Jul 23, 2019

The North American Great Lakes contain about one-fifth of the world’s surface fresh water. In May, new high water level records were set on Lakes Erie and Superior, and there has been widespread flooding across Lake Ontario for the second time in three years. These events coincide with persistent precipitation and severe flooding across much of central North America.

a map shows the straits of mackinac with some satellite imagery
screenshot from Enbridge report to the state

Indigenous governments and activists in the Great Lakes have been leaders in the movement to shut down the twin oil pipelines that run under the Mackinac Straits.

Now, one of the most visible people in that movement has left his tribal government job and set up his own consulting firm. One of his clients? The pipelines’ owner, Enbridge Energy.

This sudden change has upset indigenous communities in the region, and some worry it’s a “divide-and-conquer” tactic.

kitchen sink
Creative Commons

Yet another Michigan city is dealing with the issue of lead in tap water, as Highland Park officials announced on Wednesday that the results of state-mandated testing put them in violation of a new, tougher Lead and Copper Rule.

Jerry Linenger poses with his Russian ORLAN-M space suit.
Courtesy of NASA

 

Fifty years ago this week, America crowded around television sets to watch Neil Armstrong take man's first step onto the moon. Among the viewers was a kid from East Detroit named Jerry Linenger.

That moon walk inspired the then 14-year-old to become a NASA astronaut. Linenger went on to man missions aboard two U.S. space shuttles and the Russian space station Mir, and travel some 54 million miles in space.

Steve Carmody / Michigan Radio

Chanting “Nine Years, No Plan, No Action,” Oscoda residents rallied on Tuesday outside a town hall meeting reviewing the cleanup of PFAS contamination seeping from the former Wurtsmith Air Force Base.

The chemicals are from firefighting foam used by the U.S. Air Force (USAF) for decades. PFAS have been detected not only on the former air field, but in the groundwater and in nearby waterways.

J.Stephen Conn / Flickr

Water levels continue to rise in lakes and rivers across the region – including the Detroit River.

The Windsor Port Authority told the Windsor Star that people should avoid swimming in the river.

Tracy Samilton / Michigan Radio

Researchers predict a large cyanobacterial bloom in Lake Erie this year.

But it will probably not be as bad as 2011 and 2015, when the blooms covered a large area of western Lake Erie.

Mark Brush / Michigan Radio

Democratic presidential hopeful Jay Inslee is wading into a Great Lakes regional controversy by coming out against a proposed oil pipeline tunnel.

The Washington state governor opposes a plan favored by Enbridge to route the company's Line 5 pipeline through a tunnel that would be built beneath the Straits of Mackinac, the channel linking Lakes Huron and Michigan.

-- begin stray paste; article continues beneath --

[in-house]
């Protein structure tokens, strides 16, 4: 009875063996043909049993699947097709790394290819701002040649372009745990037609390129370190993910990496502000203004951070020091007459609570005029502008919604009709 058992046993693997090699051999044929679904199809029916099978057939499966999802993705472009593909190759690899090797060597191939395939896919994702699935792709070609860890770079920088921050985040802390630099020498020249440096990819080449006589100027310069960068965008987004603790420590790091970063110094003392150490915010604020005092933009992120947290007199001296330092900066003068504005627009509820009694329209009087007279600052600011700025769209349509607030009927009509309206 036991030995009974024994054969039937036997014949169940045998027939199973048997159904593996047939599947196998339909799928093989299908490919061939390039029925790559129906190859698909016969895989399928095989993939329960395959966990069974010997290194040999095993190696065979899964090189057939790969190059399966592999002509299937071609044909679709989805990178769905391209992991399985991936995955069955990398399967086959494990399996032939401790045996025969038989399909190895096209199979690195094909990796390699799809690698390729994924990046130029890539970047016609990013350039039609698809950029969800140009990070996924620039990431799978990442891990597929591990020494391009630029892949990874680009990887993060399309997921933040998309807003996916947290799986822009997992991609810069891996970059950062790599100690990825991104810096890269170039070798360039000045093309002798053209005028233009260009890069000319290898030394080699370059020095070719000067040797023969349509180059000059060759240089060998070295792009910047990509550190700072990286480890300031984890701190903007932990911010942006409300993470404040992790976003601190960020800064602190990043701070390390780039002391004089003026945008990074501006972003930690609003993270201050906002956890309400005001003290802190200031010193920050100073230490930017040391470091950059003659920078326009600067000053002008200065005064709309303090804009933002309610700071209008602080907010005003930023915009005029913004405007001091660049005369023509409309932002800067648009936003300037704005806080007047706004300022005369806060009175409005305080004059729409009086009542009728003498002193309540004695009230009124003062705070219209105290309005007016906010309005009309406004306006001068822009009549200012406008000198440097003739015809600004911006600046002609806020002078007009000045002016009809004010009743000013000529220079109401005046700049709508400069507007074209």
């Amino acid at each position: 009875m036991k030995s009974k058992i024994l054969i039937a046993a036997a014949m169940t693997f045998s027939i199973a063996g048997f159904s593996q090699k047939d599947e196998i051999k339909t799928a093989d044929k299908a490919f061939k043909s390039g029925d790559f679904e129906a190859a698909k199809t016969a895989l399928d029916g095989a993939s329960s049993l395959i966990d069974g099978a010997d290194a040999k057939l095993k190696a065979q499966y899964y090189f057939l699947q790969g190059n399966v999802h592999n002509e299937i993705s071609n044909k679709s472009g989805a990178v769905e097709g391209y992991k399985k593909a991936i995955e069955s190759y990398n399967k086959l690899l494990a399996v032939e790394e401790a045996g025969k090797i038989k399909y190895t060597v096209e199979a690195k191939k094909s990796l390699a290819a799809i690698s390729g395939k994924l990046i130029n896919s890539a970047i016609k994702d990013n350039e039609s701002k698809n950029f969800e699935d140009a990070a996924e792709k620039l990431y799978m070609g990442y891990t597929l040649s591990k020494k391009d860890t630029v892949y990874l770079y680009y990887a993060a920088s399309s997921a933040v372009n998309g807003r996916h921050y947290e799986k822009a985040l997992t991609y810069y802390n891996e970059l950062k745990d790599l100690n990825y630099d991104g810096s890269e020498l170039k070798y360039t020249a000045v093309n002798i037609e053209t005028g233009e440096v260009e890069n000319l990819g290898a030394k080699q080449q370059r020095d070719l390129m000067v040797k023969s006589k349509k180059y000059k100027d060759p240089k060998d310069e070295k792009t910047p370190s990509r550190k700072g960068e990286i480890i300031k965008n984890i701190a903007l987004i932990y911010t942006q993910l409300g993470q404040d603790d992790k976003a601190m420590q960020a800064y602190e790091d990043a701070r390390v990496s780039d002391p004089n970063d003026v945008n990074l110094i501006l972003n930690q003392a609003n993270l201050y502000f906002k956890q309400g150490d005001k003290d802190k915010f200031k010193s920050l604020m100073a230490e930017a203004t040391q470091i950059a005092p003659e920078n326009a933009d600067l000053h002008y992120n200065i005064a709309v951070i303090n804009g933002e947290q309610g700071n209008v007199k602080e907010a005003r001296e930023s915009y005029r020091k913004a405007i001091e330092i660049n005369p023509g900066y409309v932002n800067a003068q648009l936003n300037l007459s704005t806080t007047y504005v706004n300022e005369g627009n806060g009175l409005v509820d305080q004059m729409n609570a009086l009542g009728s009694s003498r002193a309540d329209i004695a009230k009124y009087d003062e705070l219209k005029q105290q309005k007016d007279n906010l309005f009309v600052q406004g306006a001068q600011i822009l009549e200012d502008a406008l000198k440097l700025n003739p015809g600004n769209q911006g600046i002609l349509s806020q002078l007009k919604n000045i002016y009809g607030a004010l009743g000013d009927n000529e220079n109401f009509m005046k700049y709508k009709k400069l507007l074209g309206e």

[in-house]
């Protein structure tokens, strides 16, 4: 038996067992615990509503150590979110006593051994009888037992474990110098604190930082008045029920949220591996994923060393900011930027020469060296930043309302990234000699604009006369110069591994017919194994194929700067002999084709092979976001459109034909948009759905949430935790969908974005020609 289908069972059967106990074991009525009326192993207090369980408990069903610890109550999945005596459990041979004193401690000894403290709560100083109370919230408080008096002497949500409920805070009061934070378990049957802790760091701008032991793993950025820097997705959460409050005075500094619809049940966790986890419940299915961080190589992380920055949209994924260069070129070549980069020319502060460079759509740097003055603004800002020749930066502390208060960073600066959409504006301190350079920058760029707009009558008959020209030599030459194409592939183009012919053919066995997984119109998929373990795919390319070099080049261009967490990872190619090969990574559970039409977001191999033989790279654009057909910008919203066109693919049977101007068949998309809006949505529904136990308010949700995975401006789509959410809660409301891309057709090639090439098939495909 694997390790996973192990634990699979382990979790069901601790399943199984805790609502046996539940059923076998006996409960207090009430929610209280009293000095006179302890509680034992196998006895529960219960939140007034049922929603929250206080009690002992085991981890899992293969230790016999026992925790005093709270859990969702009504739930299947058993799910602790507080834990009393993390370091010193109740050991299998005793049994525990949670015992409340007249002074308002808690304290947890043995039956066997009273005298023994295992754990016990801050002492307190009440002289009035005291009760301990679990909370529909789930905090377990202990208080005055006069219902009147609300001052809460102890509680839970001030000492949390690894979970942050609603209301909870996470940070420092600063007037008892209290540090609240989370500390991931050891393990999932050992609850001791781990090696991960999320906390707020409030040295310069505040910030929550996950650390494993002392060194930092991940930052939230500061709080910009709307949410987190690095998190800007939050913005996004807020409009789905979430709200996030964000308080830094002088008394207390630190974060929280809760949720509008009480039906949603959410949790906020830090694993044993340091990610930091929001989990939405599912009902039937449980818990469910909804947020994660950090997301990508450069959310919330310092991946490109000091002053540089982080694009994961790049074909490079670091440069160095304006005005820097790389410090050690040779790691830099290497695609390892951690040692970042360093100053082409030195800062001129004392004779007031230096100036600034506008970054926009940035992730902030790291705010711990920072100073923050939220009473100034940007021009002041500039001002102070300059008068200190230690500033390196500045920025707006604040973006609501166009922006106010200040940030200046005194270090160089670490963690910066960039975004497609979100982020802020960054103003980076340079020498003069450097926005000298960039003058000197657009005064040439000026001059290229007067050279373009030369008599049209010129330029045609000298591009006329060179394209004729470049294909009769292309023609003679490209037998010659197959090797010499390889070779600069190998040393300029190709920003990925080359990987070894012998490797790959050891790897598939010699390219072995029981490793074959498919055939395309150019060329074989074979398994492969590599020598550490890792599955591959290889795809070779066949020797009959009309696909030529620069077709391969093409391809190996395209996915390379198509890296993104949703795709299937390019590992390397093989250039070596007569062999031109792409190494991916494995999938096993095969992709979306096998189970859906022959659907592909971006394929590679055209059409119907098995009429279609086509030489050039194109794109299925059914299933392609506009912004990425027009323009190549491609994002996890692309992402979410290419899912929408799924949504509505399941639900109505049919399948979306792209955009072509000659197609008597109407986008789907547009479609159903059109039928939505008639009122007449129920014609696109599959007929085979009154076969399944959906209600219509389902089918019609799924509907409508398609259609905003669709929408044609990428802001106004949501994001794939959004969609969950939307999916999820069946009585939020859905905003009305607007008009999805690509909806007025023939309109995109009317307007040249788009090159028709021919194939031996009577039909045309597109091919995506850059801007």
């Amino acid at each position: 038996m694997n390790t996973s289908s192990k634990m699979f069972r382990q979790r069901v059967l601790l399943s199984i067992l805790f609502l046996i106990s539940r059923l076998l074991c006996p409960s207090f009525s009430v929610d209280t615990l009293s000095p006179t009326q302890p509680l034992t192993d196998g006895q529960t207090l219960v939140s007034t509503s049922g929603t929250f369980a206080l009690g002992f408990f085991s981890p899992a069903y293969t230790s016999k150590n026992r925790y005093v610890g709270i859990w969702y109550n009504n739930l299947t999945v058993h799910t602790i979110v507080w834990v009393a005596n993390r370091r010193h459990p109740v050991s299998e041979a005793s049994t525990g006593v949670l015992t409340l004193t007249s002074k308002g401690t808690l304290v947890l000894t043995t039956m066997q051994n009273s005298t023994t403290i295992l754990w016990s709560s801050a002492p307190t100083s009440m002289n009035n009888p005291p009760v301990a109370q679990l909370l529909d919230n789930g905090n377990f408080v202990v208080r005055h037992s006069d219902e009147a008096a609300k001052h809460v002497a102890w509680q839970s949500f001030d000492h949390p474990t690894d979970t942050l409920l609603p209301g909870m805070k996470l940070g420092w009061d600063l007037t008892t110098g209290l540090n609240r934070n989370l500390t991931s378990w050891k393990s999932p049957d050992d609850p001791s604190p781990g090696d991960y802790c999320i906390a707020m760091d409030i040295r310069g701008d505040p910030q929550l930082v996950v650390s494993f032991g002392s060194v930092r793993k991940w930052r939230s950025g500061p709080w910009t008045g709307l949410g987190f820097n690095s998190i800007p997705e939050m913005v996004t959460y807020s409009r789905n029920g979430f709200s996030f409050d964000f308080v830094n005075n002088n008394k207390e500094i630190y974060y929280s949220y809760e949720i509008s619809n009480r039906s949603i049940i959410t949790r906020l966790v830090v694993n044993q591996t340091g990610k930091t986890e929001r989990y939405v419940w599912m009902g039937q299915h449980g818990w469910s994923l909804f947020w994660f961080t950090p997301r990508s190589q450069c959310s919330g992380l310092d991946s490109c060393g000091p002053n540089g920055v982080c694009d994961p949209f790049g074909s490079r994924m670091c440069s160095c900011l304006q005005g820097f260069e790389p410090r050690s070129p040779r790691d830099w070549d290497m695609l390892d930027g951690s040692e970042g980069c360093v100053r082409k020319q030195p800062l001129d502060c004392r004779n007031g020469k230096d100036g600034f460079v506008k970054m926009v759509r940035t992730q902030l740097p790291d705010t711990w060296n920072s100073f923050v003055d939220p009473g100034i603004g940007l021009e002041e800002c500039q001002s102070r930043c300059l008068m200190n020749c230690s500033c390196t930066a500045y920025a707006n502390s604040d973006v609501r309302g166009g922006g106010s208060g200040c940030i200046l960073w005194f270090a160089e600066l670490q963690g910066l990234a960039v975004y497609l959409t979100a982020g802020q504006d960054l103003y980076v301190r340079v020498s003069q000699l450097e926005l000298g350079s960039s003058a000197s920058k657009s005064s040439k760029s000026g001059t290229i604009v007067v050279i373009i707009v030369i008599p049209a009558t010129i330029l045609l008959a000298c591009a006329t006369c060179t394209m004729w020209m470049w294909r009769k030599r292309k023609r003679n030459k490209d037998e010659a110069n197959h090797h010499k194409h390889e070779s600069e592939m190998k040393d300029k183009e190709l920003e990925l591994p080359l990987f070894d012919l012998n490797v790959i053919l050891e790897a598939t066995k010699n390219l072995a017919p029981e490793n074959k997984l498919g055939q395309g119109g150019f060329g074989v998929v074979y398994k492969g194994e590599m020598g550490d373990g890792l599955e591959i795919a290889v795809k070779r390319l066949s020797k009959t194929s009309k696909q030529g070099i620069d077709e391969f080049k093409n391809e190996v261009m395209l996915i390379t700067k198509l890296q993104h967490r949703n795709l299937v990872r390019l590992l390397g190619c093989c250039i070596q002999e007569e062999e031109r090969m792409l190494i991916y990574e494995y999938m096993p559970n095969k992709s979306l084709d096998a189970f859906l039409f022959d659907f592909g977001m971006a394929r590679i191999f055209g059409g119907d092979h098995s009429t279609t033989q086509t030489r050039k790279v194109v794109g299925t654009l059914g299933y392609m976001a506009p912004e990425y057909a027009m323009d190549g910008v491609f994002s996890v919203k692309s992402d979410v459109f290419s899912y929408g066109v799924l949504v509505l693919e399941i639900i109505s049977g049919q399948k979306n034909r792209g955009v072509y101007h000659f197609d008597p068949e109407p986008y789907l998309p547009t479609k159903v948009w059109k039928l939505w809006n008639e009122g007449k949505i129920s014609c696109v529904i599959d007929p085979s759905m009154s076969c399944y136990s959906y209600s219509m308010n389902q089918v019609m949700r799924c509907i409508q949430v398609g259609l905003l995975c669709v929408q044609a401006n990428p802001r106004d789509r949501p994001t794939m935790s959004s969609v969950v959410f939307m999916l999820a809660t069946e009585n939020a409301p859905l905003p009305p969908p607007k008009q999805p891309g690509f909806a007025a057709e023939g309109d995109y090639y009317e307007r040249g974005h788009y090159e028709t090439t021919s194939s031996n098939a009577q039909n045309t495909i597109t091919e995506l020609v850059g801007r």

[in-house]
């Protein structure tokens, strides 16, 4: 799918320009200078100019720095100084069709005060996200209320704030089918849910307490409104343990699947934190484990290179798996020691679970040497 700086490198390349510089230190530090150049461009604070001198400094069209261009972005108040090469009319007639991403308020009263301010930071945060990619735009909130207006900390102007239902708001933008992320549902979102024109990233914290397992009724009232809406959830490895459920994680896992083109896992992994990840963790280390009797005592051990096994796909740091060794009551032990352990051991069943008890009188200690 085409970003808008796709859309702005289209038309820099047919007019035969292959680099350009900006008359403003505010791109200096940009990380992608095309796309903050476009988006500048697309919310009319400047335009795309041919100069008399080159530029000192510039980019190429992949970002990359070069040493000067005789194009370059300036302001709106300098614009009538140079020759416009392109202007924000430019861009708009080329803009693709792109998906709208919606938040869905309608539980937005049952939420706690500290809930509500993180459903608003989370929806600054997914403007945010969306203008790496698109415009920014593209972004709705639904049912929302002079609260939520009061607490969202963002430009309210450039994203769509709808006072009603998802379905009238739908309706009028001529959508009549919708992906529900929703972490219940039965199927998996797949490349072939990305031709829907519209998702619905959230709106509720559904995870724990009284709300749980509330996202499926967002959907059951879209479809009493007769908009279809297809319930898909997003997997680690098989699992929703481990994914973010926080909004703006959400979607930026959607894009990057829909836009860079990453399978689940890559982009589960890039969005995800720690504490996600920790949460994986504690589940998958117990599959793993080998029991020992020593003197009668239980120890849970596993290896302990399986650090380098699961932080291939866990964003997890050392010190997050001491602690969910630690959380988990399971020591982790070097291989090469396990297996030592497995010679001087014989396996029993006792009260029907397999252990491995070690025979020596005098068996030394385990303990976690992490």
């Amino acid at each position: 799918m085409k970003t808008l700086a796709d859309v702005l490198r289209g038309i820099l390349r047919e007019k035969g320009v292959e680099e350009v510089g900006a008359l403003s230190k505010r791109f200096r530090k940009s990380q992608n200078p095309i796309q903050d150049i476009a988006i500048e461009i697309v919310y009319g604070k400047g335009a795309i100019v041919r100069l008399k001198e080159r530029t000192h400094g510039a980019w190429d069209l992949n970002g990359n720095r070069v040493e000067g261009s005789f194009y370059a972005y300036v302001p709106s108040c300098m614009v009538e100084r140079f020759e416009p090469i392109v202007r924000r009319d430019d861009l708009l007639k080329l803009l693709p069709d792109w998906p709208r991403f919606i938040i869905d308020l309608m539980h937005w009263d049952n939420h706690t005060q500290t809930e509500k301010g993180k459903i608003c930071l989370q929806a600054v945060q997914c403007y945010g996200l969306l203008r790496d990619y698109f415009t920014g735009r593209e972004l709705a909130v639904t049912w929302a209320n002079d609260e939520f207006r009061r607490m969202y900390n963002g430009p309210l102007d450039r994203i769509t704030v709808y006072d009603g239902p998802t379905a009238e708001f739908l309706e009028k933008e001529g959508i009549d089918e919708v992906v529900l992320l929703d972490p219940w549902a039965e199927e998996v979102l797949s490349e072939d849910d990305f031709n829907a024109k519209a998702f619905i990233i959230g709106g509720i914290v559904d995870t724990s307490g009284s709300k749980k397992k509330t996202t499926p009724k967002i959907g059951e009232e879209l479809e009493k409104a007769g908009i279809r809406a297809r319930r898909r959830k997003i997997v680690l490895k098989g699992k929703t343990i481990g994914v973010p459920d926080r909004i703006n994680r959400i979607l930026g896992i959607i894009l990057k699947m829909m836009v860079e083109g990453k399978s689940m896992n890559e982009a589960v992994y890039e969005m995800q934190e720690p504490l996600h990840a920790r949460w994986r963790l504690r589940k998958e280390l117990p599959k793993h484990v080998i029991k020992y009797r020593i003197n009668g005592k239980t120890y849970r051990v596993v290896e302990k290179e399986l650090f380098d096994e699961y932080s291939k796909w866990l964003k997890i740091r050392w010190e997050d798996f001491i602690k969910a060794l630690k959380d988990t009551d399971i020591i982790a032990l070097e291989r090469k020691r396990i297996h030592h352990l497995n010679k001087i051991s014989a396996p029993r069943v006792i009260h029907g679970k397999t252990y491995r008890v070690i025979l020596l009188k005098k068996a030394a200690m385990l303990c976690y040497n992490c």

PFAS foam on lakeshore
Michigan Department of Environmental Quality / Flickr http://bit.ly/1xMszCg

The state of Michigan and the US Air Force have reached an agreement to speed up PFAS contamination cleanup around the former Wurtsmith Air Force Base.

But not everyone in the city of Oscoda is impressed.

The University of Michigan Union
Wikimedia Commons

New research from the University of Michigan shows a lack of transparency when it comes to demographic data within environmental organizations.

This comes from a study of more than 12,000 environmental organizations around the country, ranging in size. The researchers say historically, these kinds of organizations have lacked racial diversity, and little information has been made available to the public regarding the demographic composition of these organizations.

Close up image of blacklegged tick on piece of straw
stevenwellingson / Adobe Stock

Ever wanted to help researchers learn more about ticks and where people are being exposed to them? Now's your chance — and it's as easy as using the device that's likely already glued to the palm of your hand.

Asian carp jumping out of water
michiganoutofdoors.com

A bipartisan delegation of Michigan lawmakers from Congress are in Chicago today at the Brandon Road Lock and Dam. The delegation is there to see the facility and discuss possible solutions to keep Asian carp out of the Great Lakes.

Brandon Road Lock and Dam is considered by many to be the last line of defense from preventing carp from entering the Great Lakes. The Army Corps of Engineers released a plan in May that proposed a number of deterrents to meet the carp as they swim through the waterway, including noisemakers, electric currents, and an air bubble curtain. Huge populations of Asian carp, particularly bighead and silver carp, are reported to be only four miles from the dam.

Sleeping Bear Dunes
Rebecca Williams / Michigan Radio

Water levels in the Great Lakes have been rising, and that means shrinking shorelines.

Drew Gronewald is a hydrologist with the University of Michigan’s School for Environment and Sustainability. He says Lake Ontario broke an all-time high water level record in June, and all of the lakes broke records in May. He says Michiganders should take appropriate safety precautions in response to changes in water level and near-shore water circulation.

A flooded beach near Lake Michigan.
Kaye LaFond / Michigan Radio

The last major outbreak of avian botulism on Lake Michigan was in 2016, when hundreds of dead birds washed up on shore. The bacterial disease has affected waterfowl like loons and mergansers in the Great Lakes for decades. But high water levels on the lakes are good news for the birds, at least temporarily.